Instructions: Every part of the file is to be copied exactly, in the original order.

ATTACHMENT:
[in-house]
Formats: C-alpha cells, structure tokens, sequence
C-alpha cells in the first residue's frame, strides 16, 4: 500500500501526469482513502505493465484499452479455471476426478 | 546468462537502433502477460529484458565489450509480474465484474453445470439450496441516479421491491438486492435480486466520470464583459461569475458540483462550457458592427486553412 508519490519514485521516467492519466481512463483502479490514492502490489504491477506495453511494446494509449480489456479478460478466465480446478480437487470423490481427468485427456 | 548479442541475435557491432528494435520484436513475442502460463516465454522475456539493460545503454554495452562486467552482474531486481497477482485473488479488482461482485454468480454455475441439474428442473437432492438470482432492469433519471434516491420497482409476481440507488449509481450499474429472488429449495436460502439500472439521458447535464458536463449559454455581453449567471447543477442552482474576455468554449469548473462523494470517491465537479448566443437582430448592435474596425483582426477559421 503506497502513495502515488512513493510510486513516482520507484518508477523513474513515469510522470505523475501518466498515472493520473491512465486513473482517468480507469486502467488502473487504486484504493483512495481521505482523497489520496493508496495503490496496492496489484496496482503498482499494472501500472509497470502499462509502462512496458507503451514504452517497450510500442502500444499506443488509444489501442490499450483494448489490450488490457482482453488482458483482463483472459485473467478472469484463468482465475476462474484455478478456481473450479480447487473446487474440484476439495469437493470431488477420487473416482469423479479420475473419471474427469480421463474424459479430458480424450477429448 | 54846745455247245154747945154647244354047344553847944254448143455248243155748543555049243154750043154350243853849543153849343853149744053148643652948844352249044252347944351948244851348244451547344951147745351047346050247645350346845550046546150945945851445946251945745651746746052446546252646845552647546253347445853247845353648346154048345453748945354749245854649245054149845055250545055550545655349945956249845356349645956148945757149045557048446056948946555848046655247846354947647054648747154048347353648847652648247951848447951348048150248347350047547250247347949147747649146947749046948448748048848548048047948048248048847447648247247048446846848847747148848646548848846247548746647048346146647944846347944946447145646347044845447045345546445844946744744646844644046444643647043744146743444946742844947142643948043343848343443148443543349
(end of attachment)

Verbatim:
[in-house]
Formats: C-alpha cells, structure tokens, sequence
C-alpha cells in the first residue's frame, strides 16, 4: 500500500501526469482513502505493465484499452479455471476426478 | 546468462537502433502477460529484458565489450509480474465484474453445470439450496441516479421491491438486492435480486466520470464583459461569475458540483462550457458592427486553412 508519490519514485521516467492519466481512463483502479490514492502490489504491477506495453511494446494509449480489456479478460478466465480446478480437487470423490481427468485427456 | 548479442541475435557491432528494435520484436513475442502460463516465454522475456539493460545503454554495452562486467552482474531486481497477482485473488479488482461482485454468480454455475441439474428442473437432492438470482432492469433519471434516491420497482409476481440507488449509481450499474429472488429449495436460502439500472439521458447535464458536463449559454455581453449567471447543477442552482474576455468554449469548473462523494470517491465537479448566443437582430448592435474596425483582426477559421 503506497502513495502515488512513493510510486513516482520507484518508477523513474513515469510522470505523475501518466498515472493520473491512465486513473482517468480507469486502467488502473487504486484504493483512495481521505482523497489520496493508496495503490496496492496489484496496482503498482499494472501500472509497470502499462509502462512496458507503451514504452517497450510500442502500444499506443488509444489501442490499450483494448489490450488490457482482453488482458483482463483472459485473467478472469484463468482465475476462474484455478478456481473450479480447487473446487474440484476439495469437493470431488477420487473416482469423479479420475473419471474427469480421463474424459479430458480424450477429448 | 54846745455247245154747945154647244354047344553847944254448143455248243155748543555049243154750043154350243853849543153849343853149744053148643652948844352249044252347944351948244851348244451547344951147745351047346050247645350346845550046546150945945851445946251945745651746746052446546252646845552647546253347445853247845353648346154048345453748945354749245854649245054149845055250545055550545655349945956249845356349645956148945757149045557048446056948946555848046655247846354947647054648747154048347353648847652648247951848447951348048150248347350047547250247347949147747649146947749046948448748048848548048047948048248048847447648247247048446846848847747148848646548848846247548746647048346146647944846347944946447145646347044845447045345546445844946744744646844644046444643647043744146743444946742844947142643948043343848343443148443543349